May 22, 2012 at 9:51 AM ET
A new proposal by health officials to get all baby boomers tested for hepatitis C may face some pushback from the very generation it’s intended to help.
Early comments from those born between 1945 and 1965 reveal some skepticism about the call for a one-time blood test for everyone to detect the liver-wrecking virus, recommended last week by the Centers for Disease Control and Prevention.
“I’d be much more concerned if I had some risk factors,” groused one boomer on an msnbc.com website, while another asked government health officials to explain “how a whole generation could be infected?”
Easy, responded CDC officials, who noted that baby boomers already account for 2 million of the 3.2 million people infected with the blood-borne virus, amounting to 1 in every 30 people in that age group.
Many, many more boomers likely don’t know that they’re infected, primarily because they’ve never been tested and don’t believe they fall in traditional high-risk groups, said Dr. John Ward, director of the division of viral hepatitis at the CDC center that monitors the disease.
“For this generation, we feel that many people don’t know the exposures that could have resulted in transmission,” he said.
Most people understand that hepatitis C is spread by contact with contaminated blood or organs and unsafe practices such as injection drug use.
They may even understand that the risk was much higher before 1992, when widespread screening of the blood supply began in the U.S.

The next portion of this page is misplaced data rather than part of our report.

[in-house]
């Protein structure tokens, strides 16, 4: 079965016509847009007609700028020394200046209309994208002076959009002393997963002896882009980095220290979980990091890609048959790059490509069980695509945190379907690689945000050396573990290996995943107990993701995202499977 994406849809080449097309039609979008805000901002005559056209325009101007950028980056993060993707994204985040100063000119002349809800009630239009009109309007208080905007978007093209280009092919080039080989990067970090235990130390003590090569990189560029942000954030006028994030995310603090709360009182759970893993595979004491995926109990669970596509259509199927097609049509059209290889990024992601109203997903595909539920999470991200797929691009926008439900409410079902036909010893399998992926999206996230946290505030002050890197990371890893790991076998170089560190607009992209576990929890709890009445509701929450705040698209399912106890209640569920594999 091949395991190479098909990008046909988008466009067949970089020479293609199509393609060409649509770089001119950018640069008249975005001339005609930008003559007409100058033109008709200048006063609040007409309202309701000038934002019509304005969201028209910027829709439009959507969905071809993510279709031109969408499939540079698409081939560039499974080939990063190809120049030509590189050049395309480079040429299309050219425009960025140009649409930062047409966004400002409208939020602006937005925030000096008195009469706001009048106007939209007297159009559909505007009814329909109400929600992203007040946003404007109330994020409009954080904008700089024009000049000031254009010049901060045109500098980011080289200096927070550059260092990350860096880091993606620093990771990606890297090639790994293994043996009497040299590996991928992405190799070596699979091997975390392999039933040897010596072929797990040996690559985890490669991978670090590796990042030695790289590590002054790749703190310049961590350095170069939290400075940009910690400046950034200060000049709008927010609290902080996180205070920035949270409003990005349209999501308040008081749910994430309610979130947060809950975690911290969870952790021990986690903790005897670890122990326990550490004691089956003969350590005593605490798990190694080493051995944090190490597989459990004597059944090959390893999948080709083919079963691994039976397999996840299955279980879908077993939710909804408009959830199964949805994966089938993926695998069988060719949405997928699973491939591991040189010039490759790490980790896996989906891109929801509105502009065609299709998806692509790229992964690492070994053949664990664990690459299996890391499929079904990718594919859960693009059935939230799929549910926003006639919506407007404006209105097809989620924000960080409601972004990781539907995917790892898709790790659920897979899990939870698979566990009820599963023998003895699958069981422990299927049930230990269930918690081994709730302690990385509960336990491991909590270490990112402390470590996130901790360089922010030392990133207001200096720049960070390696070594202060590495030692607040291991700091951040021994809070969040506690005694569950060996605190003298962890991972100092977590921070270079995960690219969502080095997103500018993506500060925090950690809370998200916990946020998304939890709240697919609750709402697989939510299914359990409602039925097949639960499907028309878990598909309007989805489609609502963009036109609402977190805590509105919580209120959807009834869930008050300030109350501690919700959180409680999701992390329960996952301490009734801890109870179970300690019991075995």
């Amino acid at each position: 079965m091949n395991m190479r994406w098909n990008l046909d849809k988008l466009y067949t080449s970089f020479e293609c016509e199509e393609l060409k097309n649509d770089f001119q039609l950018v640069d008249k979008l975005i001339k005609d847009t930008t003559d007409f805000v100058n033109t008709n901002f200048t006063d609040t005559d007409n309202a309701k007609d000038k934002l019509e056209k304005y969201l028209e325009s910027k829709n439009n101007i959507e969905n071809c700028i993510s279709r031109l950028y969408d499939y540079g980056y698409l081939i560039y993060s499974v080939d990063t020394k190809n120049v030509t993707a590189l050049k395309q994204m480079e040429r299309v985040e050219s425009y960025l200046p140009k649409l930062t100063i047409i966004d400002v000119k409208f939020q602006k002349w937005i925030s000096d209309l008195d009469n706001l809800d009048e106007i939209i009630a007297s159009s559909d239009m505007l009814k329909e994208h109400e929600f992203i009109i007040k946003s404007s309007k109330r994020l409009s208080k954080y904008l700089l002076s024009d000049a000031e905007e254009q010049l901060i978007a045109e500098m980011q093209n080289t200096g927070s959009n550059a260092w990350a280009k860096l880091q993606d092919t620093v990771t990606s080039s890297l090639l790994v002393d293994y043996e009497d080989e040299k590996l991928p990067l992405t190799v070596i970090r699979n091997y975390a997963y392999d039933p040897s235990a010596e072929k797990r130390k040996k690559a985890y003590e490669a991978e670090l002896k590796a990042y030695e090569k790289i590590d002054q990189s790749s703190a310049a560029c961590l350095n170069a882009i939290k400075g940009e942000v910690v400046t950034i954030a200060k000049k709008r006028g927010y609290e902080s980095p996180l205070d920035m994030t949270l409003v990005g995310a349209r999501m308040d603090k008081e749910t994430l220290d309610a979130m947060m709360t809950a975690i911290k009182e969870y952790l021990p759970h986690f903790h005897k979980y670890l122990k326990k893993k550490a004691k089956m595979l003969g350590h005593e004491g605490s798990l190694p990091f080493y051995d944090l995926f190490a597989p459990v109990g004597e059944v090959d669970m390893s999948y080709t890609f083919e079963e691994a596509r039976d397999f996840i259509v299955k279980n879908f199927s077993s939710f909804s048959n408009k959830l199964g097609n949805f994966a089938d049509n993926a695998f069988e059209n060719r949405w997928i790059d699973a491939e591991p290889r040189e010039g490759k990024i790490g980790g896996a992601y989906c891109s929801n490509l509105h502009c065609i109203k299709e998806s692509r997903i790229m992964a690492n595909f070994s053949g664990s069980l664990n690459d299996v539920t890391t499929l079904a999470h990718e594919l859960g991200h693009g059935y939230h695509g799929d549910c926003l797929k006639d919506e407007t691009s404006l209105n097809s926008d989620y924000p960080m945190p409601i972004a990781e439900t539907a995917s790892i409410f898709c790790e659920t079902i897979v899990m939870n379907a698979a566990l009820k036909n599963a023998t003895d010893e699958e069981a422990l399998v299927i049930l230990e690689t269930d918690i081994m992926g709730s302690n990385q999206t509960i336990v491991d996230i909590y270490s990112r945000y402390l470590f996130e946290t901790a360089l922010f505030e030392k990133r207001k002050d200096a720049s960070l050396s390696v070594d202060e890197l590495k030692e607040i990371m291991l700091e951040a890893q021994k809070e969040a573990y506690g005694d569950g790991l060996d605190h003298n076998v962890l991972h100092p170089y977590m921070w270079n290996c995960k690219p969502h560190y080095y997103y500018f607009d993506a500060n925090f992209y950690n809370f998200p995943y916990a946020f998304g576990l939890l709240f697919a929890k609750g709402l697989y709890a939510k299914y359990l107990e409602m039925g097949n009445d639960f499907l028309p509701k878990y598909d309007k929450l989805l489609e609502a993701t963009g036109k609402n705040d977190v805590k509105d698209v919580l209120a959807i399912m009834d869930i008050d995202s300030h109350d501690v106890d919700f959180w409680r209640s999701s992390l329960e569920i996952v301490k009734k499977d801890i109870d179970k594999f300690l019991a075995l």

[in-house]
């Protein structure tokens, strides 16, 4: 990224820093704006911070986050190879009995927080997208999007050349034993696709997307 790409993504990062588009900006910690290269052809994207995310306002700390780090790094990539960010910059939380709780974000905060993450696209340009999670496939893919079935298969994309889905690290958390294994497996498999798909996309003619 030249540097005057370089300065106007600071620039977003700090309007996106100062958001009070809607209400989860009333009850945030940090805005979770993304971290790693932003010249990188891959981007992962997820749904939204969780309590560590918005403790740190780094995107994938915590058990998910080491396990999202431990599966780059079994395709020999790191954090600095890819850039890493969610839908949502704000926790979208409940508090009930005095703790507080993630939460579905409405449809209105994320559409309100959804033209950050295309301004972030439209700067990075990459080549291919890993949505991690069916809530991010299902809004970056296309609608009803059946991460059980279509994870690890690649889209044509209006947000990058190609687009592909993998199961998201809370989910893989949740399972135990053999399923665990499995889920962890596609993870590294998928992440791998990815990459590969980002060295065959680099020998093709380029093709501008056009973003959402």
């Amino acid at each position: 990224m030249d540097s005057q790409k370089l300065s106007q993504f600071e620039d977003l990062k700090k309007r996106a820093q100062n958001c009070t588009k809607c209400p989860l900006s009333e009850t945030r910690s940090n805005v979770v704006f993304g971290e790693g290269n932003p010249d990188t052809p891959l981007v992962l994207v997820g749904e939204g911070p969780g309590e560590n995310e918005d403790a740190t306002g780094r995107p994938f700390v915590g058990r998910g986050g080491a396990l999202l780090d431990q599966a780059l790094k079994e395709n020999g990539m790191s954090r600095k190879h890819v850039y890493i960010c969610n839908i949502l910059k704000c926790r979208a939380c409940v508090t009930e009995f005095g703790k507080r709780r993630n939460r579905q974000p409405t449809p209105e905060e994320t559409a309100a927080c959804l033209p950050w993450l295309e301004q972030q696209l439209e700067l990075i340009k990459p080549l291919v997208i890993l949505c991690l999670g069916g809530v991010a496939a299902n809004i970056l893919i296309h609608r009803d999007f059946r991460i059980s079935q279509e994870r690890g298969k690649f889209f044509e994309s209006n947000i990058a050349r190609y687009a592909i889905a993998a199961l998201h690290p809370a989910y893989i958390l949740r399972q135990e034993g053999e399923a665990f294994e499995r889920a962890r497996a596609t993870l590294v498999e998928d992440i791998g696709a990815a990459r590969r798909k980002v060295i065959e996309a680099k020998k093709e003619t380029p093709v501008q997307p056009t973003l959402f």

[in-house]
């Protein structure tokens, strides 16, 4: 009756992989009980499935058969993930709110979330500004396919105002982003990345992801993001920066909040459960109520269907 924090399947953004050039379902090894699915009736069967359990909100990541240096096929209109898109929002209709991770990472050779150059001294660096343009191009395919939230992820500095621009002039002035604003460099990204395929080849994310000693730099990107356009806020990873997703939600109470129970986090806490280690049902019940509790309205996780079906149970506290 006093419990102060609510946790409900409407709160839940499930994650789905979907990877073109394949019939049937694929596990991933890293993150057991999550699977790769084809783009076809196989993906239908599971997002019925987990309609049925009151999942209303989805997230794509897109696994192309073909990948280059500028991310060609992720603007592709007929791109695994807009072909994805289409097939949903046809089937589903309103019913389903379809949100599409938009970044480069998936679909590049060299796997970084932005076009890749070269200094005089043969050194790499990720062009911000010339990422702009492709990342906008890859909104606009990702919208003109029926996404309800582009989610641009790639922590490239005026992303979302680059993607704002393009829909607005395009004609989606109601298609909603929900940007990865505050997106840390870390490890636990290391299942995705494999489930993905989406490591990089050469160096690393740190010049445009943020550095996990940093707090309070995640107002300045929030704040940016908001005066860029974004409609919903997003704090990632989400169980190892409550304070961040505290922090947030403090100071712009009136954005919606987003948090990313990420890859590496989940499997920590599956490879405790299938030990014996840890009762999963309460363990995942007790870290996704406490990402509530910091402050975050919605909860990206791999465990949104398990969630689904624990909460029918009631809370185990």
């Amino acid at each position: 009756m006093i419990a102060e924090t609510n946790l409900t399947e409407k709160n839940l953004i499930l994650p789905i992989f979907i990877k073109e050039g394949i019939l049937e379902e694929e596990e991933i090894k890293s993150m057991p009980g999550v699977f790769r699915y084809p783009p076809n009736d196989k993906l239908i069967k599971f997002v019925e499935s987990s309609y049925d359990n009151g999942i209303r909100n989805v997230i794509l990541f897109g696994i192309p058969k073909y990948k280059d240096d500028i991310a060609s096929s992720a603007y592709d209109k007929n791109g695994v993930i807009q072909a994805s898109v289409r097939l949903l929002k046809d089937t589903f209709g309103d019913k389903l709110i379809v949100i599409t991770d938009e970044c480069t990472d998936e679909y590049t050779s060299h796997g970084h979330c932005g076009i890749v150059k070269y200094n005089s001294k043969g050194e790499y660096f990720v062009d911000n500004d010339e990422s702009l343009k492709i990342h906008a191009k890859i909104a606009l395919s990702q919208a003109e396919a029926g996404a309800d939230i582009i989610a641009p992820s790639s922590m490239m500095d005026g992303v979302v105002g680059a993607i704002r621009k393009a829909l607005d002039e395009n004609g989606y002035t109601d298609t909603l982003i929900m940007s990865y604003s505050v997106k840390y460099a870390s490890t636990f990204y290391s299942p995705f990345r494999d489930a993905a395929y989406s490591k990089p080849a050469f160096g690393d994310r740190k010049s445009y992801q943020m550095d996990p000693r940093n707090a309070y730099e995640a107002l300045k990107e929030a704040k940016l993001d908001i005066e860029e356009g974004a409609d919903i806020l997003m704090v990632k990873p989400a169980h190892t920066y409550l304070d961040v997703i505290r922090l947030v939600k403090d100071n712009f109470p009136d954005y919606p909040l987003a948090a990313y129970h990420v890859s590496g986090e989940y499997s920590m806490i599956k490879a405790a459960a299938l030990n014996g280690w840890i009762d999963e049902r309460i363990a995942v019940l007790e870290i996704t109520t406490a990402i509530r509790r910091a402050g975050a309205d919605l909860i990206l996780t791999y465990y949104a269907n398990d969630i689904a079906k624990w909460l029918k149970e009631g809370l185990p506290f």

But, Ward says, it’s not widely known or appreciated that there may have been other ways to become infected without knowing it before hepatitis C was identified in 1989.
“In the period of time before the virus was discovered, in the 1970s and 1980s, there were just more exposures,” he said. “It almost certainly happened more back then.”
In addition to transmission through blood and organ donations, the virus frequently was transmitted accidentally through other routine health care settings and treatments, Ward said.
But it also may have been transmitted through tattoos, through sharing toothbrushes or sharing razors, even during manicures and pedicures. Any action that results in even microscopic amounts of blood can pass on the virus.
All it takes is a one-time exposure, noted Ward. Because it might have occurred decades ago, some boomers might not remember the event -- or they might want to forget it.
“People did get infected through injection drug use and some people don’t want to admit that,” he said. Others could have been infected while using other drugs, such as cocaine, in which a shared appliance came in contact with mucous membranes and blood. Hepatitis C can also be spread sexually.
The bottom line, said Ward, is that getting tested could lead an estimated 800,000 baby boomers to get treatment for hepatitis C and save some 120,000 lives.
New treatments can cure up to 75 percent of hepatitis C cases and avoid a leading cause of liver cancer.
As it stands now, more than 15,000 people a year die from hepatitis-related conditions. The virus is the leading cause of liver transplants and the fastest-rising cause of all cancer-related deaths, according to the CDC.
Boomers who want to comment on the plan will get a chance starting Tuesday at www.regulations.gov, docket number CDC-2012-0005. Comments will be accepted through June 8 and a decision about the proposal will be made later this year.
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